There’s a lot of talk about freelance workers in the Netherlands – whether the country has too many of them, what happens when they get sick or they need to draw a pension.
But if you are a freelancer, what does it mean for your social security rights, your working life, your old age and your tax bill? According to a Blue Umbrella expert, there is one key message for ZZPers (zelfstandigen zonder personeel): you are on your own.
According to the CBS Dutch statistics office, in 2021 there were 1.1 million freelancers in the Netherlands – about one in eight of the working population. The group has been increasing in the last decade and some people, such as the Dutch tax office, are worried that employers employ people who are really core staff as freelance because this is cheaper for them.
But if you are the freelancer yourself, Blue Umbrella tax advisor points out, you are actually quite exposed to changes in the jobs market and in your own life. “When things are going well, it’s important to build up a buffer,” says a tax advisor. “You should put some revenue aside for your taxes, some for your daily life, and some for less good times. That’s what entrepreneurs have to do because you are on your own: that’s the main message.”
Who is a freelancer
In order to qualify for the rights and tax credits of an entrepreneur in the Netherlands, you also have to fulfil certain conditions.
Concerned about ‘sham’ self employment, the Belastingdienst tax office has a list of conditions that you need to fulfil, including that you work for multiple clients, do at least 1,225 hours a year and that what you do as a sole trader is your main business. You’ll need to be registered with your Chamber of Commerce and you will probably need to pay VAT quarterly, unless your earnings are low or your profession is exempt.
In return, you will qualify for a tax credit (zelfstandigenaftrek), which is gradually being decreased and is worth €5,030 in 2023. There is also a tax credit (startersaftrek) of €2,123 a year that you can use in three years of your first five in business to offset starting costs. “Make sure that you don’t have one contract with multiple clients, but that you have multiple contracts,” advises Blue Umbrella. “Otherwise you will be seen as an employee who isn’t on the payroll and you won’t be eligible for the tax credits.”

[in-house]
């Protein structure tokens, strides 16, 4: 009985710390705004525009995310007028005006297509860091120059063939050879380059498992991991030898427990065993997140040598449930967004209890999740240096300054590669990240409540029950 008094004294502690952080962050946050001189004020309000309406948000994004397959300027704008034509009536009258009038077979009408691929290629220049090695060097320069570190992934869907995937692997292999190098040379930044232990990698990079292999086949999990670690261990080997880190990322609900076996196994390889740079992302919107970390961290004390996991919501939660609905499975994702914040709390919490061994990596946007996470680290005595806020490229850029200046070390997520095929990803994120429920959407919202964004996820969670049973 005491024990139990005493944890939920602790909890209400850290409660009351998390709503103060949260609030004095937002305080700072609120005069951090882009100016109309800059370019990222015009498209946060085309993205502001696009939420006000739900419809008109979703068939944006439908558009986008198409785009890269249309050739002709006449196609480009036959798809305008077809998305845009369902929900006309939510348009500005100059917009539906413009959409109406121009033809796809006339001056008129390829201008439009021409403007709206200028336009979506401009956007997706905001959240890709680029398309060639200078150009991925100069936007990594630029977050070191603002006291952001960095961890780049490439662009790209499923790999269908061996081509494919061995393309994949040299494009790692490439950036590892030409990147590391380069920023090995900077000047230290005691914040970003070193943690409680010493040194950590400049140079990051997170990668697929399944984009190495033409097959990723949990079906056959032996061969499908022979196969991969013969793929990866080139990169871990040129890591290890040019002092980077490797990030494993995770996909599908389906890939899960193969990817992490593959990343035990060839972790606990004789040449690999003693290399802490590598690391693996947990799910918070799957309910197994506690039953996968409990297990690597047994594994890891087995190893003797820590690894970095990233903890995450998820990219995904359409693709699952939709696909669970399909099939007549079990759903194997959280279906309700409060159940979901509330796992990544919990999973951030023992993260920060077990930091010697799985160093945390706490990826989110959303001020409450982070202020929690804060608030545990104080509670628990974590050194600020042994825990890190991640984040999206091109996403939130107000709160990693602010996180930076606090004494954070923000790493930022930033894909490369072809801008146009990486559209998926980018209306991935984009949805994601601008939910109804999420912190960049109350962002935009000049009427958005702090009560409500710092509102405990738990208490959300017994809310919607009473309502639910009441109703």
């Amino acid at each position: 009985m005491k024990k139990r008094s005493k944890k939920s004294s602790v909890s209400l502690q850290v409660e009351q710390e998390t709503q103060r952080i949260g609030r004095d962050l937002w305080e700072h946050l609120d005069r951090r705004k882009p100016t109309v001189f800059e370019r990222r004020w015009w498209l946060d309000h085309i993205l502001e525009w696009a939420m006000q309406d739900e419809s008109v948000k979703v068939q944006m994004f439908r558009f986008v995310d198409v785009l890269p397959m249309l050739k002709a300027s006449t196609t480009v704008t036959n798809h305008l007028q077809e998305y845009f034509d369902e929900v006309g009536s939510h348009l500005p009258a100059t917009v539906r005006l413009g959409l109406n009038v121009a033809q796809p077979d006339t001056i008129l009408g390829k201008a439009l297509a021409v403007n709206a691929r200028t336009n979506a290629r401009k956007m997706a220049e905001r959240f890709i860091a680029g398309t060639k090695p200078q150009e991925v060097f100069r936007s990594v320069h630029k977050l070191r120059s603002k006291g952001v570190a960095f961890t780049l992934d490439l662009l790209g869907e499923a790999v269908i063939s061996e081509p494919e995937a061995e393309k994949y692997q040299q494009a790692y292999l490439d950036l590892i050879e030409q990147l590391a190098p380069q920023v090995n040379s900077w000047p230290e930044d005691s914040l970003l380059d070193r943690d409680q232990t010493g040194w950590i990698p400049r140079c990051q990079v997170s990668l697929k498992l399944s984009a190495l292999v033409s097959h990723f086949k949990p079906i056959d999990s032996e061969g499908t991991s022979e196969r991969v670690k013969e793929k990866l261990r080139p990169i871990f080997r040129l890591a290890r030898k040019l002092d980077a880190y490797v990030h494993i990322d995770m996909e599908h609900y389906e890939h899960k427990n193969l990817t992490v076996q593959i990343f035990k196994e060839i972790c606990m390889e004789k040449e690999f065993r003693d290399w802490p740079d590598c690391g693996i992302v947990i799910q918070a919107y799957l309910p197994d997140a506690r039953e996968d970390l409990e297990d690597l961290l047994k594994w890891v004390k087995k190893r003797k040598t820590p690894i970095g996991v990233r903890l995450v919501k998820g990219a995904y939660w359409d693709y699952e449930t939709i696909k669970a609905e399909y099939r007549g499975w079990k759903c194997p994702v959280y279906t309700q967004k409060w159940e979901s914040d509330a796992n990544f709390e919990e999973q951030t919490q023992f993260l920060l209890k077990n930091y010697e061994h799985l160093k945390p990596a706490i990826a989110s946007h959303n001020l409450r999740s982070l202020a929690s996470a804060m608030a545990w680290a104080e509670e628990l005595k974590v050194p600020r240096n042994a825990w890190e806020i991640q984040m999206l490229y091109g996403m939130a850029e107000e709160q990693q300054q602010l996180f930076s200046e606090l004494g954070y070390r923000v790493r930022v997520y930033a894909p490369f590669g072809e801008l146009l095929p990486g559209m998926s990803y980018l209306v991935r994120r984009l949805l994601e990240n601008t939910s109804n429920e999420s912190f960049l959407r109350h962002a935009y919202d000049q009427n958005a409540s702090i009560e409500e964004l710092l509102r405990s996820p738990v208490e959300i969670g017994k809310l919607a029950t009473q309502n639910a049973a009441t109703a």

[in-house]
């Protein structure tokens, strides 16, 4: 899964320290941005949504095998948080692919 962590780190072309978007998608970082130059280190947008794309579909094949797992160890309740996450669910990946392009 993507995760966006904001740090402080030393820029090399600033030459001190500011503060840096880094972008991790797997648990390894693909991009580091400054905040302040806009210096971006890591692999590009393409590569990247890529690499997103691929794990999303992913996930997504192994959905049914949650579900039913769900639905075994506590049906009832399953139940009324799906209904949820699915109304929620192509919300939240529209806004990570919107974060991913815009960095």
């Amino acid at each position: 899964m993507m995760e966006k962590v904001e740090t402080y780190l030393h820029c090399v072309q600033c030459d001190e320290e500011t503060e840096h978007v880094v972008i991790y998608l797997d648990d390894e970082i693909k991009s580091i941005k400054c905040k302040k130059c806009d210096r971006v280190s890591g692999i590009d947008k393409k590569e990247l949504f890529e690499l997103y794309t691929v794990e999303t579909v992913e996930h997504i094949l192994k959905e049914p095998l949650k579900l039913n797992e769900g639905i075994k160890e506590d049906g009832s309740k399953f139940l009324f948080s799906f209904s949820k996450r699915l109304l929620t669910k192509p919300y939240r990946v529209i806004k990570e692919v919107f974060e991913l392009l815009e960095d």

Parental leave and sickness
Times when you’d normally rely on your employer for support might be if you have a child or if you are sick. You need to look carefully at your rights if you are a freelancer.
You do have the right to some maternity leave – 16 weeks during and after your pregnancy (the ZEZ rule) – but your rights depend on how long you have lived and worked in the Netherlands. If you have in the year before your pregnancy worked for at least 1,225 hours as a freelance, you have the right to the minimum wage level pay out from the state at most. You can find out more about your own situation on the UWV social security site.
Sickness is another kettle of fish: unless you have your own insurance or are a member of something like a broodfonds collective, you won’t get sick pay if you are ill. “It is possible to get an insurance policy, but it can be very expensive,” said the Blue Umbrella adviser. “They typically pay out after three months if you are long-term sick. This is why it’s best to have savings.”
Government proposals intend to make some kind of disability insurance plan obligatory for freelancers to cover a minimum wage in case of sickness, from 2027 – although some freelance organisations are opposed due to the cost of premiums which would be around 8% of your income.
There may be obligations to build a pension too. If you are a foreign freelancer, your state pension will depend on how long you have lived and worked in the Netherlands so you are unlikely to get full rights.
You should also think about managing your business costs if you are freelance. Research carefully whether you should have a business vehicle – which should not be used privately – or pay yourself an allowance for your travel.
“You can deduct 21 cents per kilometre, whether you walk or take public transport or cycle,” points out the Blue Umbrella expert. “This is often the easiest and most beneficial way to deduct a travel allowance.”
Also worth noting: you might work from home but in the Netherlands you do not get a home office allowance and you cannot deduct (part of) your energy bill. Food for yourself is also not deductible, unless you are taking out a client – when typically you can claim around 80% of the cost.
It’s worth getting an adviser to check that you are making the most of the rules around freelancing…and if you are in search of more security, look for a job!
For cost-efficient advice and tax accounting contact Blue Umbrella
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